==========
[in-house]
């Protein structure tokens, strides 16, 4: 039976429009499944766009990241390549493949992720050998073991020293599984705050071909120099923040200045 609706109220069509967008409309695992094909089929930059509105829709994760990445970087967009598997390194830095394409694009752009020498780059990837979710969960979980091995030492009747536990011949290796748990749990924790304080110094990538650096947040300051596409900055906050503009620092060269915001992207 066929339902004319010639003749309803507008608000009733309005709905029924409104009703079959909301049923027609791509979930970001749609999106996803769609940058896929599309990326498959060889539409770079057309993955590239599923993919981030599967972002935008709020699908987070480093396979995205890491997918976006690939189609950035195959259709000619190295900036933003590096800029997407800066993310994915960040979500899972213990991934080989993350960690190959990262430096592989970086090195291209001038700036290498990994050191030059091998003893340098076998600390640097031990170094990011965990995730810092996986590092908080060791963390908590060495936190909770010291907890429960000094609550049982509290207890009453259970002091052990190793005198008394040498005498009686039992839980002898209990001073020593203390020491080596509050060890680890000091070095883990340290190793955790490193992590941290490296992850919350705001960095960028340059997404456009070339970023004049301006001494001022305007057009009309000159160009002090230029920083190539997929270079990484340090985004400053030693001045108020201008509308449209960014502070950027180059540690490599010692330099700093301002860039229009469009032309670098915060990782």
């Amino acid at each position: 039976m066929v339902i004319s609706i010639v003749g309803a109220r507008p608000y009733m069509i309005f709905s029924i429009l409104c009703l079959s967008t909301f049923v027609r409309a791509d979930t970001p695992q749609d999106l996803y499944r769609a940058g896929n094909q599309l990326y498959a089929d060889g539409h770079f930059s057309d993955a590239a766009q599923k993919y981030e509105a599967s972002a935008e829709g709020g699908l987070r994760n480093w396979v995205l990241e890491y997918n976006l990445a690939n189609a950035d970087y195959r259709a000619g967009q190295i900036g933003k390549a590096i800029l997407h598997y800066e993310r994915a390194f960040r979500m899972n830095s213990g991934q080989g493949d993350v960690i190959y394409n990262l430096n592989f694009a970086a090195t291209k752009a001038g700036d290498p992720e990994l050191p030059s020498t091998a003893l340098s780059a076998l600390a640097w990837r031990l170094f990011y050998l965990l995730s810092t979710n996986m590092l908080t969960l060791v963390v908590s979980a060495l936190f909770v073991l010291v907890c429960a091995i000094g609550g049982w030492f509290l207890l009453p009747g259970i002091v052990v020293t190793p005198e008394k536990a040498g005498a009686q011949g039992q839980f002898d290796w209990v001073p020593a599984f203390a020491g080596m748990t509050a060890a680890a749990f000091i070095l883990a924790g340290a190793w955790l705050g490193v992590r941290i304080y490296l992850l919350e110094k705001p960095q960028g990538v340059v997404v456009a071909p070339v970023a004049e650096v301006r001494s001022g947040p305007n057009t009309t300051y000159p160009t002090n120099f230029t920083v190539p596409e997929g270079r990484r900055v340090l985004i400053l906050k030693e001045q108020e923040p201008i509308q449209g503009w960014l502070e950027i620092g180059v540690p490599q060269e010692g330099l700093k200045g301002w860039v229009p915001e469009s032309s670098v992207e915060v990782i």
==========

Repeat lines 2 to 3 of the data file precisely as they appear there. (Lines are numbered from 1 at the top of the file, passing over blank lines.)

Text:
């Protein structure tokens, strides 16, 4: 039976429009499944766009990241390549493949992720050998073991020293599984705050071909120099923040200045 609706109220069509967008409309695992094909089929930059509105829709994760990445970087967009598997390194830095394409694009752009020498780059990837979710969960979980091995030492009747536990011949290796748990749990924790304080110094990538650096947040300051596409900055906050503009620092060269915001992207 066929339902004319010639003749309803507008608000009733309005709905029924409104009703079959909301049923027609791509979930970001749609999106996803769609940058896929599309990326498959060889539409770079057309993955590239599923993919981030599967972002935008709020699908987070480093396979995205890491997918976006690939189609950035195959259709000619190295900036933003590096800029997407800066993310994915960040979500899972213990991934080989993350960690190959990262430096592989970086090195291209001038700036290498990994050191030059091998003893340098076998600390640097031990170094990011965990995730810092996986590092908080060791963390908590060495936190909770010291907890429960000094609550049982509290207890009453259970002091052990190793005198008394040498005498009686039992839980002898209990001073020593203390020491080596509050060890680890000091070095883990340290190793955790490193992590941290490296992850919350705001960095960028340059997404456009070339970023004049301006001494001022305007057009009309000159160009002090230029920083190539997929270079990484340090985004400053030693001045108020201008509308449209960014502070950027180059540690490599010692330099700093301002860039229009469009032309670098915060990782």
């Amino acid at each position: 039976m066929v339902i004319s609706i010639v003749g309803a109220r507008p608000y009733m069509i309005f709905s029924i429009l409104c009703l079959s967008t909301f049923v027609r409309a791509d979930t970001p695992q749609d999106l996803y499944r769609a940058g896929n094909q599309l990326y498959a089929d060889g539409h770079f930059s057309d993955a590239a766009q599923k993919y981030e509105a599967s972002a935008e829709g709020g699908l987070r994760n480093w396979v995205l990241e890491y997918n976006l990445a690939n189609a950035d970087y195959r259709a000619g967009q190295i900036g933003k390549a590096i800029l997407h598997y800066e993310r994915a390194f960040r979500m899972n830095s213990g991934q080989g493949d993350v960690i190959y394409n990262l430096n592989f694009a970086a090195t291209k752009a001038g700036d290498p992720e990994l050191p030059s020498t091998a003893l340098s780059a076998l600390a640097w990837r031990l170094f990011y050998l965990l995730s810092t979710n996986m590092l908080t969960l060791v963390v908590s979980a060495l936190f909770v073991l010291v907890c429960a091995i000094g609550g049982w030492f509290l207890l009453p009747g259970i002091v052990v020293t190793p005198e008394k536990a040498g005498a009686q011949g039992q839980f002898d290796w209990v001073p020593a599984f203390a020491g080596m748990t509050a060890a680890a749990f000091i070095l883990a924790g340290a190793w955790l705050g490193v992590r941290i304080y490296l992850l919350e110094k705001p960095q960028g990538v340059v997404v456009a071909p070339v970023a004049e650096v301006r001494s001022g947040p305007n057009t009309t300051y000159p160009t002090n120099f230029t920083v190539p596409e997929g270079r990484r900055v340090l985004i400053l906050k030693e001045q108020e923040p201008i509308q449209g503009w960014l502070e950027i620092g180059v540690p490599q060269e010692g330099l700093k200045g301002w860039v229009p915001e469009s032309s670098v992207e915060v990782i």